Dobrinski praises impact of controversial Enid solar energy project – Enid News & Eagle

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ENID, Okla. — Despite concerns expressed by neighboring residents, the Skeleton Creek solar energy and battery storage project southeast of Enid will be a big boost to the region and Oklahoma, state Rep. Mike Dobrinski said.

“I believe the benefits this project promises to our state outweigh any minimal risk involved, which is always part of the discussion when considering any form of energy,” he said in a statement to area residents and media.

Developer NextEra Energy said the solar energy project will be expansive, with 2,000 acres of solar panels located on parcels of rural land scattered over an 8-square-mile area. The target area is south of Enid Woodring Regional Airport and a few miles north of Pioneer High School. The project is located almost entirely within Oklahoma House District 59, which Dobrinski represents.

Residents of the solar project area have been deeply divided over the project, with some land owners selling or leasing land for the solar panels and others angry at the possibility of the nearby land being taken out of ag production and having solar panels and batteries as neighbors, hurting their property values.

“As a conservative Oklahoma Republican, I respect the rights of private landowners to utilize their assets as they choose,” Dobrinski said. “This project is not an eminent domain issue. All regulatory and environmental requirements are being followed.”

Residents of the area also have voiced concerns about the danger from possible fire involving the lithium batteries and the potential for contamination of land under the solar panels and batteries.

Dobrinski said he’s heard from constituents upset about the solar project and has researched their concerns. He said the project is “not unlike high-pressure natural gas transmission lines near residential neighborhoods, the risks of which Oklahomans have historically accepted.”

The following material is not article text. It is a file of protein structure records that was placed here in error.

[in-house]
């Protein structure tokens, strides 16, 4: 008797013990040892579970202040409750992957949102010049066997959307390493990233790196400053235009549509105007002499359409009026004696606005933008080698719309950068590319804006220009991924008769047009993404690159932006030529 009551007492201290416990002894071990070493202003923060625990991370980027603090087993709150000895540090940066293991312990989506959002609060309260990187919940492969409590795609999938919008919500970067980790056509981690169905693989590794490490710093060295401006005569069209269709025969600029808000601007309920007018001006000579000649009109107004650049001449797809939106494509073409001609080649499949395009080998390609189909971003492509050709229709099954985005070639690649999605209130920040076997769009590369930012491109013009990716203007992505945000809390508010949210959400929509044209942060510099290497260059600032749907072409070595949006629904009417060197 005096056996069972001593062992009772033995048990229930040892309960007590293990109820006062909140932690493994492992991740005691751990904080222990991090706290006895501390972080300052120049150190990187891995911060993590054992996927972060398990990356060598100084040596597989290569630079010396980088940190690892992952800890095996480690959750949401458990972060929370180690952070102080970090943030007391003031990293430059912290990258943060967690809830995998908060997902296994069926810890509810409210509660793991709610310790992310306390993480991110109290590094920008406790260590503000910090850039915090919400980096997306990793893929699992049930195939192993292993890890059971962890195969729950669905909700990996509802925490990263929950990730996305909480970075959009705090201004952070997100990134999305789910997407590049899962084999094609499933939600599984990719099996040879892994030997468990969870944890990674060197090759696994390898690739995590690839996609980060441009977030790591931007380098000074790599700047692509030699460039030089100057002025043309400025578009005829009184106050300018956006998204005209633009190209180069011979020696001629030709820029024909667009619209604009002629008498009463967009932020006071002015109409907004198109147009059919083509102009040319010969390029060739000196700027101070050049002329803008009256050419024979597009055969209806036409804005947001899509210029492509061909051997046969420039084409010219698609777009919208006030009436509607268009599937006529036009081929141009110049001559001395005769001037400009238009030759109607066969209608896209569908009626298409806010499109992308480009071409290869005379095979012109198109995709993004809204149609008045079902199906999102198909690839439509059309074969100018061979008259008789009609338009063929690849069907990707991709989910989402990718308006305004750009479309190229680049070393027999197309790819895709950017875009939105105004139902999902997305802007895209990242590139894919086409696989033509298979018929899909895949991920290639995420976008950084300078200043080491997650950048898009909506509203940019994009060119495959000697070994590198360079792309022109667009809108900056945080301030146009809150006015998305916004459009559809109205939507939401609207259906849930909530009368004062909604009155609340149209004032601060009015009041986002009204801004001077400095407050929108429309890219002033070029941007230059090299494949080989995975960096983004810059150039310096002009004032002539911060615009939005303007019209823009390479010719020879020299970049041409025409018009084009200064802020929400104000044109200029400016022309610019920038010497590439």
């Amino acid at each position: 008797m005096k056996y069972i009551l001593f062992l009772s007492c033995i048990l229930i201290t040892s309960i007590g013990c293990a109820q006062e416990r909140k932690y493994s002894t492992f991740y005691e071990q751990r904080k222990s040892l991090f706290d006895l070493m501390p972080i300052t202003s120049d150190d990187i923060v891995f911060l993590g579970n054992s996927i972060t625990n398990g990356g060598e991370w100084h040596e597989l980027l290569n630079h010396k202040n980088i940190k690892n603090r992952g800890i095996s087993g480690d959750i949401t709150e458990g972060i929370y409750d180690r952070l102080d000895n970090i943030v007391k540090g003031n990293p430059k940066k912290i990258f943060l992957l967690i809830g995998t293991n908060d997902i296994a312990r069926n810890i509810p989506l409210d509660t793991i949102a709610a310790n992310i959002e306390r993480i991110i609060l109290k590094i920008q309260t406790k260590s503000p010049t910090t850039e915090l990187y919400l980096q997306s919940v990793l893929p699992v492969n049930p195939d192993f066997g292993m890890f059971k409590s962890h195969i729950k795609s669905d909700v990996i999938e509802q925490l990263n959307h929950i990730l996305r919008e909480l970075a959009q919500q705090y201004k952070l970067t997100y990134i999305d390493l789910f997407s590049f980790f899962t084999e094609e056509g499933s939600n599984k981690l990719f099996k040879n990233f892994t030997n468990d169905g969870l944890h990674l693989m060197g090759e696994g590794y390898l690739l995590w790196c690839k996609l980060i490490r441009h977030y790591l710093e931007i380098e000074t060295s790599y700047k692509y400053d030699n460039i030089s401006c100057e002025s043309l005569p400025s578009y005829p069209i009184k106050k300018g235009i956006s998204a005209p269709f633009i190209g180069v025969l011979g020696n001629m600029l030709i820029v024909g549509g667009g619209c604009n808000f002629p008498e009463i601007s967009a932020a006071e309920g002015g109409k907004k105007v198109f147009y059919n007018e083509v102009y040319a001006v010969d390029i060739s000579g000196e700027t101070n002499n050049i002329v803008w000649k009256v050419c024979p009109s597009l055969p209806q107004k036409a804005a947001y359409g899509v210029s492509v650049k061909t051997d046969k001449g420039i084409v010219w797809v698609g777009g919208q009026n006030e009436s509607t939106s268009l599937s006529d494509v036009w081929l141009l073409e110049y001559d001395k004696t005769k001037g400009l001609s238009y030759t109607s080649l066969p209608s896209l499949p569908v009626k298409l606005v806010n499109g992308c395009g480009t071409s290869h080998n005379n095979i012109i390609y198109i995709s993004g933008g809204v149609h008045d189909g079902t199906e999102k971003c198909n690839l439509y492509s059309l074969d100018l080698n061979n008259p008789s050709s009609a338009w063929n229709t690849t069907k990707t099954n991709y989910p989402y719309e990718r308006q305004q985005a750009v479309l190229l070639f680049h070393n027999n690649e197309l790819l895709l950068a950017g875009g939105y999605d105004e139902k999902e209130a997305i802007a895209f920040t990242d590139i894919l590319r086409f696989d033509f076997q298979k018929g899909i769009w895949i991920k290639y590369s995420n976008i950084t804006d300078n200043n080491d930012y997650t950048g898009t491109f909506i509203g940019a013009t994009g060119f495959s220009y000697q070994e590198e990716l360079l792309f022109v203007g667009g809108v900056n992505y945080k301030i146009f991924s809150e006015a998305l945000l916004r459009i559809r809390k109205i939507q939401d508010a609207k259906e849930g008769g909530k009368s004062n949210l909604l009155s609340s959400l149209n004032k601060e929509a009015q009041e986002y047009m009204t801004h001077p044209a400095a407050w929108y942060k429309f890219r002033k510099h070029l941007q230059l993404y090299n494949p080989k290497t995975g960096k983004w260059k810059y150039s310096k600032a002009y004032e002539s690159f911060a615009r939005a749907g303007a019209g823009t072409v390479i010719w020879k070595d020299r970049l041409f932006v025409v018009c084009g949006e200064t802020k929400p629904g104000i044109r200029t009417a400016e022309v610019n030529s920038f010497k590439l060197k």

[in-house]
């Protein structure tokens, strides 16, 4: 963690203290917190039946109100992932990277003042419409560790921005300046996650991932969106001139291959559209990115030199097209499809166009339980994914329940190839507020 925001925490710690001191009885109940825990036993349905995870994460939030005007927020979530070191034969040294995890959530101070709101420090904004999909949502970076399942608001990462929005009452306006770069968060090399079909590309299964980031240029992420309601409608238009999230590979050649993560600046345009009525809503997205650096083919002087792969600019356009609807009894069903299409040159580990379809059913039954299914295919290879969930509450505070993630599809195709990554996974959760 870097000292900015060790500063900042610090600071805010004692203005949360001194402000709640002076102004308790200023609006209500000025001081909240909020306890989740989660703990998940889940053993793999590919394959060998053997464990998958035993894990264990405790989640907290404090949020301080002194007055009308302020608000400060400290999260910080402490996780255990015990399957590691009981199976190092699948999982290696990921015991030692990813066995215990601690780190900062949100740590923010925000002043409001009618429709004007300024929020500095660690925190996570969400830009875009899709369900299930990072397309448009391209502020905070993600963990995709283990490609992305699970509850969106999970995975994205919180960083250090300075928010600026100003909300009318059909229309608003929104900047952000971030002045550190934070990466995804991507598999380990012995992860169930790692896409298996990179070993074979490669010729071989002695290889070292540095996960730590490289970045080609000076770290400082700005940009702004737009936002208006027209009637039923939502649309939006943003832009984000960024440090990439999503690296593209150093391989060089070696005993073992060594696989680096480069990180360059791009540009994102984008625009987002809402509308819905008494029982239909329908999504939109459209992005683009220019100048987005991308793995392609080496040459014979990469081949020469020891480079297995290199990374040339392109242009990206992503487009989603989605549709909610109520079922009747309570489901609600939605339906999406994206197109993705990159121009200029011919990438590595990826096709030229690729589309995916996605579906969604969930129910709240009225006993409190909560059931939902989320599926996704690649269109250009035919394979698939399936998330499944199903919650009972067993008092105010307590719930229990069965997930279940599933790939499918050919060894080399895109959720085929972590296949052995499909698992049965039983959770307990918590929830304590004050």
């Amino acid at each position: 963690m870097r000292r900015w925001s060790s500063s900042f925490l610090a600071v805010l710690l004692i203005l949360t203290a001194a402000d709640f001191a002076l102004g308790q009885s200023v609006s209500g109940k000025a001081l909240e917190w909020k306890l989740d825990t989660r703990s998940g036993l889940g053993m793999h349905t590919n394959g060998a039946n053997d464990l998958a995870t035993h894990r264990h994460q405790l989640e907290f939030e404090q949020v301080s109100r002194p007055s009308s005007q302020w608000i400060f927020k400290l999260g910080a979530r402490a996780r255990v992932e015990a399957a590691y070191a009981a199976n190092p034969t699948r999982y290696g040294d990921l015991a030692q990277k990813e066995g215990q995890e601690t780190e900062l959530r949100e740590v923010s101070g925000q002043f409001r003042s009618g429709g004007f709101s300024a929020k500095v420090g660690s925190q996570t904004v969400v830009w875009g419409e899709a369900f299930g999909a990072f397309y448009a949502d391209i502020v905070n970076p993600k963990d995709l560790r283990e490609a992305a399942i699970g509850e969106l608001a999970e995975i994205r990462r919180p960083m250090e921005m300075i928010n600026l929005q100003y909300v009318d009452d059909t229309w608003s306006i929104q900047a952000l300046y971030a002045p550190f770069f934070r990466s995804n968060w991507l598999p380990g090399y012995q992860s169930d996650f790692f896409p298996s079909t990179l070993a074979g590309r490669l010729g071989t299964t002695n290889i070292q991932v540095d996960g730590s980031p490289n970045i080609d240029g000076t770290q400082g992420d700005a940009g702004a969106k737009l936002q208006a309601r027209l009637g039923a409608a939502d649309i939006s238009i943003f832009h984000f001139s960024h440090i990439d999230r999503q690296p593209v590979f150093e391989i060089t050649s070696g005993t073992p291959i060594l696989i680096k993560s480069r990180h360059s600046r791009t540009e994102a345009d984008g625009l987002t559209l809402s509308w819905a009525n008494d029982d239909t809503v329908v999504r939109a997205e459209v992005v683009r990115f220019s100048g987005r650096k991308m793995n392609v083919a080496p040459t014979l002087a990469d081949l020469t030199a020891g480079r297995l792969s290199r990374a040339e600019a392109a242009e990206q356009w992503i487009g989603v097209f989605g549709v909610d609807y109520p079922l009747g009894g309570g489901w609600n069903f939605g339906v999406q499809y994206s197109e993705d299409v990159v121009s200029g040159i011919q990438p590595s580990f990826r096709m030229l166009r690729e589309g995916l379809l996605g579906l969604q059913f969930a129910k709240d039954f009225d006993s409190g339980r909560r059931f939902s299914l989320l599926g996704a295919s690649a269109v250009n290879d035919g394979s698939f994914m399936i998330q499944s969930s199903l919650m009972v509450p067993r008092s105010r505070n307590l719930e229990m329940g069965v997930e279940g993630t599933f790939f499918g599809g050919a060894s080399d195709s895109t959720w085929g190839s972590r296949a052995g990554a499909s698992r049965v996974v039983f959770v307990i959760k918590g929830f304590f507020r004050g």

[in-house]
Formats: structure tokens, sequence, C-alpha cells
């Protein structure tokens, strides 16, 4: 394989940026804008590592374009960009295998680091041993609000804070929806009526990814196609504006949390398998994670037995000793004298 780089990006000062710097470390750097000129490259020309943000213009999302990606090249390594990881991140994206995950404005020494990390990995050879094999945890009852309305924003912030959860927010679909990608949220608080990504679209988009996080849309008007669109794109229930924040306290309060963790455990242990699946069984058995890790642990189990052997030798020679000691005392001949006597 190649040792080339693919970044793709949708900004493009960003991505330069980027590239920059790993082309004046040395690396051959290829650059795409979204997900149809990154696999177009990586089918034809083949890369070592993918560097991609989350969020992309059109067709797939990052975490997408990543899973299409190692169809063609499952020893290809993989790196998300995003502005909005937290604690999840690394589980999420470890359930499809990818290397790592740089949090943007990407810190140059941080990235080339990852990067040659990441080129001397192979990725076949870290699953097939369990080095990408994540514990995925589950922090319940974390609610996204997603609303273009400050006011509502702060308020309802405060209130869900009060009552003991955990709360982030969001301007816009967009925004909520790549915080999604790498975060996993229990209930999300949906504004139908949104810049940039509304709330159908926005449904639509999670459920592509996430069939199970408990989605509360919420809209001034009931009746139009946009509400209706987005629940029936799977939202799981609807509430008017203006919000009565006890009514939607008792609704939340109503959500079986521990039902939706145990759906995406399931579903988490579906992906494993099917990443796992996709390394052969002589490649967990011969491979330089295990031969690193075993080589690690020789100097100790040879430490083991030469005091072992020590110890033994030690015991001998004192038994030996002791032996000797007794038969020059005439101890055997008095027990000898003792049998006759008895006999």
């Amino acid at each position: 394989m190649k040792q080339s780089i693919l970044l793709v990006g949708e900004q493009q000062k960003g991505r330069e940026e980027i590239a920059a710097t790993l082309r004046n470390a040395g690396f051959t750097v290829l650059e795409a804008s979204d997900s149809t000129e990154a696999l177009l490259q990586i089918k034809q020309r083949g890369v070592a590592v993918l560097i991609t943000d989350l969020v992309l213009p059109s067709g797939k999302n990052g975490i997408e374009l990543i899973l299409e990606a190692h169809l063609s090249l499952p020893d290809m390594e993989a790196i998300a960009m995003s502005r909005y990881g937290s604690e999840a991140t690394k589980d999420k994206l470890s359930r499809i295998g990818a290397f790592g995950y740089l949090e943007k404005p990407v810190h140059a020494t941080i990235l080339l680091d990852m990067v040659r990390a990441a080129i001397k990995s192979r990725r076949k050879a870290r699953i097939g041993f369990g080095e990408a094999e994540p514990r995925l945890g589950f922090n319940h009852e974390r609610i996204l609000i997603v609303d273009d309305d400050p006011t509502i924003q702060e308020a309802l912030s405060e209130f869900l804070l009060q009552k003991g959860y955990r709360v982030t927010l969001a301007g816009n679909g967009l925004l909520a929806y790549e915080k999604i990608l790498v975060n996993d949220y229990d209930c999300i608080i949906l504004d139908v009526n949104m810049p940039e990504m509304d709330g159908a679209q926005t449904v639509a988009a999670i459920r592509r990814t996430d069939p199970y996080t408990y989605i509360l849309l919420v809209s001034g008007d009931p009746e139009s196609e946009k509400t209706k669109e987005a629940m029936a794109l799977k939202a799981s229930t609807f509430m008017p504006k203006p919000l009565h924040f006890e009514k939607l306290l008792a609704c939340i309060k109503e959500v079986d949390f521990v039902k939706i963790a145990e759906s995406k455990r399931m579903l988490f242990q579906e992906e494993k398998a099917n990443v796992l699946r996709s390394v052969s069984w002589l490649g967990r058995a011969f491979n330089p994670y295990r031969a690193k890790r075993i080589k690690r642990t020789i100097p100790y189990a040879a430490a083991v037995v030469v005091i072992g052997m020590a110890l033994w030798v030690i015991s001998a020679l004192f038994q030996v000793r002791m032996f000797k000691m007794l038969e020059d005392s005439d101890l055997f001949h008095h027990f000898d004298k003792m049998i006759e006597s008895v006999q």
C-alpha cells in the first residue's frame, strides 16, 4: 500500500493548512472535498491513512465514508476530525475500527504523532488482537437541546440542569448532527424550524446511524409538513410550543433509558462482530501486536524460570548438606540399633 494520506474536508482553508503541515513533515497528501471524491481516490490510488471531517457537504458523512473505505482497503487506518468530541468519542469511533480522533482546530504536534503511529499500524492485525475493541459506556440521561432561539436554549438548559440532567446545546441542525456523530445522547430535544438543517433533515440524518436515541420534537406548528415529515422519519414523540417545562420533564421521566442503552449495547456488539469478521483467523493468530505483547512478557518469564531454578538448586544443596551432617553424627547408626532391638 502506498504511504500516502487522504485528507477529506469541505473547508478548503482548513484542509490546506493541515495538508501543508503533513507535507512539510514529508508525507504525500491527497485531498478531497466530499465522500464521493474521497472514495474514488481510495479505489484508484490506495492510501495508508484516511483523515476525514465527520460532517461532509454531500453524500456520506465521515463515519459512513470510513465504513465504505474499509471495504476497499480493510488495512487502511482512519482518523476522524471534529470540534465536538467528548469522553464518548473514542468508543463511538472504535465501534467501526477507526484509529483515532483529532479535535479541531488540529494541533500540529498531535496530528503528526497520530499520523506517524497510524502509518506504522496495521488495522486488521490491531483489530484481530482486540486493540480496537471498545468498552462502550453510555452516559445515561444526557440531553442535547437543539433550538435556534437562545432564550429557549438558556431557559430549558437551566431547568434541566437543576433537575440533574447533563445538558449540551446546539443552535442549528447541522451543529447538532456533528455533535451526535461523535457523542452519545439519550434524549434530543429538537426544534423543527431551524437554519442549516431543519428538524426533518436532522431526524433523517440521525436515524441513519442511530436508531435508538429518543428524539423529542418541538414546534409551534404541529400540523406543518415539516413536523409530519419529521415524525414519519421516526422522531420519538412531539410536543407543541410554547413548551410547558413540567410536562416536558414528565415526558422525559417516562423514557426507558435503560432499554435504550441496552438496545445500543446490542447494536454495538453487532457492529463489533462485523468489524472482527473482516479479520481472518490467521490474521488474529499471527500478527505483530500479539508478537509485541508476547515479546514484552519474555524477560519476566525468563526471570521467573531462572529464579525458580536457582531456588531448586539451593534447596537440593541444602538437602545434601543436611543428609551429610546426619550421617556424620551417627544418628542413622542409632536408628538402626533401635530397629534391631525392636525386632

Power produced by the solar project will be far more than the needs of the immediate area, prompting Dobrinski to praise its overall impact.

“Improving Oklahoma’s energy infrastructure to better manage the grid and utilize our assets as an energy exporter is the overall goal,” Dobrinski said. “The potential footprint of this project is 2,000 acres of rural agricultural land on which several private landowners have agreed to leasing arrangements.”

The private investment will be taxable, which should benefit tax-supported entities nearby.

“Like other petroleum and wind facilities throughout House District 59, this solar and storage project will generate taxes that will likely” help nearby schools, Garfield County and Autry Technology Center. “This should greatly benefit our students, parents and teachers in our local area,” he said.

Dobrinski praised NextEra’s investment in Oklahoma energy production.

“With NextEra’s $7.6 billion already invested in Oklahoma, this project helps stabilize generation by renewables, petroleum and other sources on our grid.”

NextEra has completed the wind turbine component of the Skeleton Creek project, which is generating up to 250 megawatts of wind energy, according to the company. Currently, the 250 MW solar and 200 MW battery storage components of the project are being developed southeast of Enid

He said the Skeleton Creek project was in line with Oklahoma’s “all of the above” energy approach, which embraces energy produced from varied sources including natural gas, coal, wind, solar and hydroelectric plants.

Dobrinski, a Republican from Okeene, represents Dewey County and parts of Garfield, Blaine, Kingfisher and Woodward counties in the Oklahoma House of Representatives.

NextEra was one of the largest single contributors to Dobrinski’s 2020 election campaign, with the Florida-based NextEra Energy Political Action Committee donating $5,000 to Dobrinski in June 2020.

The districts of two other state representatives, Chad Caldwell, R-Enid, and John Pfeiffer, R-Orlando, may include small portions of the expansive solar and battery project. Both Caldwell and Pfeiffer declined to comment on the project.

Dobrinski said the substantial amount of wind energy in Northwest Oklahoma has prompted development of a nationally recognized career training program at the High Plains Technology Center in Woodward, and he’s hopeful this solar project could lead to a similar new program opportunities at the Autry Technology Center in Enid.

“At the end of the day, I certainly value the input of all my constituents living near this project,” Dobrinski said. “I’ve investigated each concern that has been shared. The Corporation Commission will continue to monitor this project, and the Southwest Power Pool will regulate its integration with their electrical grid.”

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